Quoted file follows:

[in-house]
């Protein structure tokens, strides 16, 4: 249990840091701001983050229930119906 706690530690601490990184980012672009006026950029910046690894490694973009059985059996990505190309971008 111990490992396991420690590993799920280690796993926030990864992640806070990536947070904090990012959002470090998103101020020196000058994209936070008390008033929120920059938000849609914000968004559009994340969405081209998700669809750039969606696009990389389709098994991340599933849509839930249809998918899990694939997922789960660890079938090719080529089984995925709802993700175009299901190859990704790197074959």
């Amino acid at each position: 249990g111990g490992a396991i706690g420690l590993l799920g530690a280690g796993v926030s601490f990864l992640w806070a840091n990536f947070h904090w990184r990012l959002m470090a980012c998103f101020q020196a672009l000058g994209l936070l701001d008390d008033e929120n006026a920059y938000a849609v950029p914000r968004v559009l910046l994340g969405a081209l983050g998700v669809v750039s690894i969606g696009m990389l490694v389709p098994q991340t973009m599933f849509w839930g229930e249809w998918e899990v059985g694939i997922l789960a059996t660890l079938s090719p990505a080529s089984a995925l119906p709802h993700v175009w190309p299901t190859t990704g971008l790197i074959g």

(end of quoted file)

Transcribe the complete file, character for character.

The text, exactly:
[in-house]
């Protein structure tokens, strides 16, 4: 249990840091701001983050229930119906 706690530690601490990184980012672009006026950029910046690894490694973009059985059996990505190309971008 111990490992396991420690590993799920280690796993926030990864992640806070990536947070904090990012959002470090998103101020020196000058994209936070008390008033929120920059938000849609914000968004559009994340969405081209998700669809750039969606696009990389389709098994991340599933849509839930249809998918899990694939997922789960660890079938090719080529089984995925709802993700175009299901190859990704790197074959």
């Amino acid at each position: 249990g111990g490992a396991i706690g420690l590993l799920g530690a280690g796993v926030s601490f990864l992640w806070a840091n990536f947070h904090w990184r990012l959002m470090a980012c998103f101020q020196a672009l000058g994209l936070l701001d008390d008033e929120n006026a920059y938000a849609v950029p914000r968004v559009l910046l994340g969405a081209l983050g998700v669809v750039s690894i969606g696009m990389l490694v389709p098994q991340t973009m599933f849509w839930g229930e249809w998918e899990v059985g694939i997922l789960a059996t660890l079938s090719p990505a080529s089984a995925l119906p709802h993700v175009w190309p299901t190859t990704g971008l790197i074959g």